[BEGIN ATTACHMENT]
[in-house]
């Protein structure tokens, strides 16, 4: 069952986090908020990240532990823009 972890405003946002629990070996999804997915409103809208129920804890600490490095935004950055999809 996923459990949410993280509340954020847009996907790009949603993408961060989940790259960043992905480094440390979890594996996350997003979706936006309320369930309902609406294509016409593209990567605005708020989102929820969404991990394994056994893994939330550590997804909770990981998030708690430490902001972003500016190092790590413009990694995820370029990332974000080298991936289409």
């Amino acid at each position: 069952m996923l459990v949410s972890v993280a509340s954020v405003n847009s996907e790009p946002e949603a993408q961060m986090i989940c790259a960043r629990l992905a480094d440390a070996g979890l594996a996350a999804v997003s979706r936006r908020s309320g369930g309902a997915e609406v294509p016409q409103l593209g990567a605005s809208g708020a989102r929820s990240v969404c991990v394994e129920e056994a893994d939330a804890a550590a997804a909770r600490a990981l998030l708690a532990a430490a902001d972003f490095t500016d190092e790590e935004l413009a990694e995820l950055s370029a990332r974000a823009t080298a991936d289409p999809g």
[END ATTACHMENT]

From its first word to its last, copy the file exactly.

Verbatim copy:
[in-house]
């Protein structure tokens, strides 16, 4: 069952986090908020990240532990823009 972890405003946002629990070996999804997915409103809208129920804890600490490095935004950055999809 996923459990949410993280509340954020847009996907790009949603993408961060989940790259960043992905480094440390979890594996996350997003979706936006309320369930309902609406294509016409593209990567605005708020989102929820969404991990394994056994893994939330550590997804909770990981998030708690430490902001972003500016190092790590413009990694995820370029990332974000080298991936289409």
């Amino acid at each position: 069952m996923l459990v949410s972890v993280a509340s954020v405003n847009s996907e790009p946002e949603a993408q961060m986090i989940c790259a960043r629990l992905a480094d440390a070996g979890l594996a996350a999804v997003s979706r936006r908020s309320g369930g309902a997915e609406v294509p016409q409103l593209g990567a605005s809208g708020a989102r929820s990240v969404c991990v394994e129920e056994a893994d939330a804890a550590a997804a909770r600490a990981l998030l708690a532990a430490a902001d972003f490095t500016d190092e790590e935004l413009a990694e995820l950055s370029a990332r974000a823009t080298a991936d289409p999809g």